For Sona, Writing A Novel Was a Piece of CAKE

recipe boxFor the longest time, if anyone asked, I’d tell them I didn’t have a book in me.

I was a writer, sure — I’d been paid for my journalism work since I was 18. And at 22, I went to NYU to study screenwriting. I was all about structure, plot, pacing, 120 easy-breezy pages. Not a huge commitment. Not too much to tackle. I did the program over four years (the limit!) while I was working at People, where a 400-word story was a longer feature. That, I could hack. Hack being the operative word.

Amazingly, while I was at NYU, working on my thesis script, it did get some interest from Hollywood. It was a fun, high concept story about a young brown girl with a big deadline — one not unlike me, really. And Monsoon Wedding had just come out, and was a massive hit. So my sister (my writing partner then) and I worked with the development exec for more than a year, perfecting that script. And then a terrible film called Bride & Prejudice — also about a young brown girl, but one quite unlike me — came out, and flopped. And that, sadly, was the end of any interest in that script.

All the while, other writers I knew were working on novels, toiling away, rewriting, polishing — and eventually selling. I stalked this very blog, and celebrated with newly published pals. As I raised a glass to their succes, I heard it countless times: “With your media background, you could easily sell a book.” But still, I insisted. I just don’t have one in me.

That’s when my husband finally called bullshit. A writer himself, he pretty much forced me to apply to MFA programs. But I was pregnant. And then we had a newborn. He didn’t care. We’d make it work. And I’d get serious about writing. My daughter was eight-months-old when I started the program. And in it, I wrote. I discovered that I didn’t just have a single book in me — I had many. Most were a mess, and some will never see the light of day.
But I’ll be forever grateful for that two years at the New School, where I learned to take myself seriously not only as a writer, but as a — dare I say it? Novelist. And while I’m still working on that one story about a brown girl with a big deadline, while I was at school, I met Dhonielle — my partner in crime, and my co-writer on the book that will become my debut, Tiny Pretty Things. D and I bonded over Patsy’s pizza, Vampire Diaries, and most importantly, the fact that we never saw ourselves in books as kids or teens. And still don’t, really. I fret that my daughter and son would have the same experience growing up — lots of windows in books, but no mirrors. I wonder how much that has to do with me always claiming that I didn’t have a book in me?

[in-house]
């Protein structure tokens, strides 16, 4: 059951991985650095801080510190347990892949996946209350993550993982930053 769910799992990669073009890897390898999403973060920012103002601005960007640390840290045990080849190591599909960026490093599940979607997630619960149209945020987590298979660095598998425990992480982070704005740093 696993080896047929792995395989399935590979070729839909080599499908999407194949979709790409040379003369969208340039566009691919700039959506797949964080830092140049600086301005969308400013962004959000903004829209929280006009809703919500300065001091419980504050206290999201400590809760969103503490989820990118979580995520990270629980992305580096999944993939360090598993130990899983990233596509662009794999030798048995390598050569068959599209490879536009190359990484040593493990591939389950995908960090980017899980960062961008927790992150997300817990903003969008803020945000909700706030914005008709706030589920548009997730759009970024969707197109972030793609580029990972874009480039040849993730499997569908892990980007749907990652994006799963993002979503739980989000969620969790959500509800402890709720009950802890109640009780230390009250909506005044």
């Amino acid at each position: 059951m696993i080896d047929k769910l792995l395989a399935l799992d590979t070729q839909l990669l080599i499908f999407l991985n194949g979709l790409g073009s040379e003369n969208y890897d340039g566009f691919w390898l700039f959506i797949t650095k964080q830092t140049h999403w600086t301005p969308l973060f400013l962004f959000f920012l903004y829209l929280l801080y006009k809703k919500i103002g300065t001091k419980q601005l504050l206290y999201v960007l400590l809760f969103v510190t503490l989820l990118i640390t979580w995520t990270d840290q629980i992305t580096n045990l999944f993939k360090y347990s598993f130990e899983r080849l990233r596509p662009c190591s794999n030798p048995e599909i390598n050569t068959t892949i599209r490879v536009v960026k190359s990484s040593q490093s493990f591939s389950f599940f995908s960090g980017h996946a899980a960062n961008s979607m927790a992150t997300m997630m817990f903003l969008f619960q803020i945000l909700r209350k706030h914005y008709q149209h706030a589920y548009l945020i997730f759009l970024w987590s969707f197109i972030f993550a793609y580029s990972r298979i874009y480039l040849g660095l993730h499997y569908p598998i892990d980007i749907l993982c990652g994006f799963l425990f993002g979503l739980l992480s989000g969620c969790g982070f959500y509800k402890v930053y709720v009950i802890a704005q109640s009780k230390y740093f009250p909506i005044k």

In any case, when D told me stories about working at a cutthroat ballet academy, we knew it was a world we needed to explore. And we knew it was just the right way to bring some diversity to YA, but in a fun, high concept way. So that book became the cornerstone of a company we call CAKE — one that we hope will bring a lot of flavor to YA and kids books.
And one that proves to me, once and for all, that I definitely have a book in me. Maybe a whole library full!

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An entertainment and lifestyle journalist published by The New York Times, People, ABC News, MSN, Cosmopolitan and other major national media, SONA CHARAIPOTRA currently curates a kickass column on YA books and teen culture for A collector of presumably useless degrees, she double-majored in journalism and American Studies at Rutgers before getting her masters in screenwriting from New York University (where her thesis project was developed for the screen by MTV Films) and her MFA from the New School. When she's not hanging out with her writer husband and two chatter-boxy kids, she can be found poking plot holes in teen shows like Twisted and Vampire Diaries. But call it research: Sona is the co-founder of CAKE Literary, a boutique book development company with a decidedly diverse bent. Her debut, the YA dance drama Tiny Pretty Things (co-written with Dhonielle Clayton), is due May 26 from HarperTeen. Find her on the web at or

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This article has 15 Comments

  1. I love everything about this. My kids are biracial, and I’m always scouring books for kids that look like them! Now, with your new company, I hopefully won’t have to look too far. What an amazing accomplishment. Can’t wait to read Tiny Pretty Things!

  2. Quoting a living legend Punjabi Poet Surjit Patar, I say this:
    . . . .ਮੈਂ ਰਾਹਾਂ ਤੇ ਨਹੀਂ ਚਲਦਾ, ਮੈਂ ਚਲਦਾ ਹਾਂ ਤਾਂ ਰਾਹ ਬਣਦੇ . . .”! ਸੁਰਜੀਤ ਪਾਤਰ
    . . . .Main Rahaan te Nahi Chlda, Main Chlda haan tan Rah Bnde. . .”! – Surjit Patar
    Translated in English which means something like this, “ I don’t walk on trodden paths ; I walk and paths follow !

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